70% of Scots worried about affording energy bills this year

70% of Scots worried about affording energy bills this year

More than two-thirds of Scots are worried about affording their energy bills this year and many already feel cold in their own homes because they are limiting usage, according to a new opinion poll.

The Survation poll for Advice Direct Scotland has exposed the scale of the cost-of-living crisis, with 70% either very worried or quite worried about being able to pay their bills.

Just under two-thirds (65%) of Scots said they have already limited their energy use in the past 12 months so they could afford to spend money on other goods or services, including food. And of those rationing their usage, 29% said they ‘often’ feel cold in their own home as a result and 57% ‘sometimes’ feel cold – a total of 86%.

The findings come after it was announced that April’s energy price cap rise is set to add £693 to average household costs, while inflation is also running high.

Concerns about affording bills this year are highest in the Highlands and Islands and central Scotland (both 77%), and highest among 35-to-44-year-olds (81%).

The poll involved 1,008 respondents aged 16+ in Scotland, with fieldwork conducted between January 26 and 28 - before the price cap hike was even announced.

Advice Direct Scotland runs the national service advice.scot, with advice available to everyone in Scotland, at no cost, regardless of personal circumstance.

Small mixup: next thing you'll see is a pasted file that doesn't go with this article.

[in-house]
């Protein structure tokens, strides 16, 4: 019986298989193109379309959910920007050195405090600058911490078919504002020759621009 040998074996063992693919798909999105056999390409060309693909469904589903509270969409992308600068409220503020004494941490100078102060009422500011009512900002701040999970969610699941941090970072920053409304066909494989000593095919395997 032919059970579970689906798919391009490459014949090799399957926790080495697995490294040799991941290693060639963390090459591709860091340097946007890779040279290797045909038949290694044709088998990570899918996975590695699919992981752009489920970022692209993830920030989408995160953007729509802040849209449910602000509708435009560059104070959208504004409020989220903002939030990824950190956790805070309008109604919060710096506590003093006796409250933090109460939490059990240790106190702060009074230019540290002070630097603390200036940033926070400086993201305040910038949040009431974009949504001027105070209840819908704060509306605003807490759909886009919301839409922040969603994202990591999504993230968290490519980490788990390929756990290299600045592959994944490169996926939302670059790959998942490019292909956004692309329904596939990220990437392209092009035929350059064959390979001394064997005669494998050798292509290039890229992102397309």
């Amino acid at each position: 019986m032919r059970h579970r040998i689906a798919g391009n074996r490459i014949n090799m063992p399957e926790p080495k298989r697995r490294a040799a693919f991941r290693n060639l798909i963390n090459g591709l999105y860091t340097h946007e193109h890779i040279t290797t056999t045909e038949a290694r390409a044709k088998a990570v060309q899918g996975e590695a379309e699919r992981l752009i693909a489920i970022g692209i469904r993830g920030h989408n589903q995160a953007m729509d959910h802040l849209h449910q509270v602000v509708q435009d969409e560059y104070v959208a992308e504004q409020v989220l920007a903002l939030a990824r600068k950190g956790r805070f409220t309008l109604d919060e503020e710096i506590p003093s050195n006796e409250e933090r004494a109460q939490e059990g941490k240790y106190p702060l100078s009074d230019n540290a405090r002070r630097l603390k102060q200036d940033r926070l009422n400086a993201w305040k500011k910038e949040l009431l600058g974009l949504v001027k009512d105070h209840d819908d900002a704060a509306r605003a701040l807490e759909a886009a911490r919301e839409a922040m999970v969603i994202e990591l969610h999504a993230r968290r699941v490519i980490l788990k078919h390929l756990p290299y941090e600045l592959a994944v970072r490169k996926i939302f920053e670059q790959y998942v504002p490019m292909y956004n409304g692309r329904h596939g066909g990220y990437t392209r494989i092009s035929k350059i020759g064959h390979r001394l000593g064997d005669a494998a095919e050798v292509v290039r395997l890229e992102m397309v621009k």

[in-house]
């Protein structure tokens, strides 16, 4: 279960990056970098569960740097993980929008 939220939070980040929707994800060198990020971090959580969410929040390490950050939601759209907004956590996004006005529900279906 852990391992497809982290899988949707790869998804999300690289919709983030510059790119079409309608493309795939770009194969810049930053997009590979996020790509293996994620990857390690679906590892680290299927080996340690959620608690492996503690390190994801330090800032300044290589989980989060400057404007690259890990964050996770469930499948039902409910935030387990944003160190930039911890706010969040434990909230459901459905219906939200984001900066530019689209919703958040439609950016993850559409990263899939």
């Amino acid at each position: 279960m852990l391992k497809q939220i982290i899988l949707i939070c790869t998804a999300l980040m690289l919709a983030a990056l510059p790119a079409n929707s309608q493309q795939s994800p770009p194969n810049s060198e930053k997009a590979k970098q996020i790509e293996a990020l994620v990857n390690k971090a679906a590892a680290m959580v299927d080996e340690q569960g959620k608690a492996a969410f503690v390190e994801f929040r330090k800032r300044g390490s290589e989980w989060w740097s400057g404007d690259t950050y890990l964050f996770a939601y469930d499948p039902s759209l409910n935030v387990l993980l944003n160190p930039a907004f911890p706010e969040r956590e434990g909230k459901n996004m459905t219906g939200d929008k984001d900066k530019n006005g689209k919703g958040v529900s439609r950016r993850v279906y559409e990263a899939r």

This includes the energyadvice.scot service which is available online and on freephone 0808 196 8660 for any consumer in Scotland, with free advice on billing, grants and assistance.

energyadvice.scot has received more than four times the anticipated level of enquiries since it opened in April last year.

Common concerns are big jumps in monthly Direct Debit payments, how these extra costs can be met, and worries about what happens when your supplier goes out of business.

Advice Direct Scotland also administers the Scottish Government’s £4 million Home Heating Support Fund for those rationing their energy use, which ‘referral partners’ such as housing associations, local authorities and charities can access on behalf of their clients.

Andrew Bartlett, chief executive of Advice Direct Scotland, said: “This stark poll demonstrates the scale of the cost-of-living crisis in Scotland. Thousands of households are already rationing their energy use so that they can afford necessities such as food. And, as a result, many are cold in their own homes.

“The looming energy price hike is causing considerable anxiety, with 70% of Scots worried about affording their bills. Our advisers are working hard to provide free, practical advice to consumers across Scotland and in tandem with the Scottish Government we are helping to deliver a £4m support fund.

“Nobody has to suffer alone, and anyone concerned about their energy bills should get in touch with us for expert, practical advice.”

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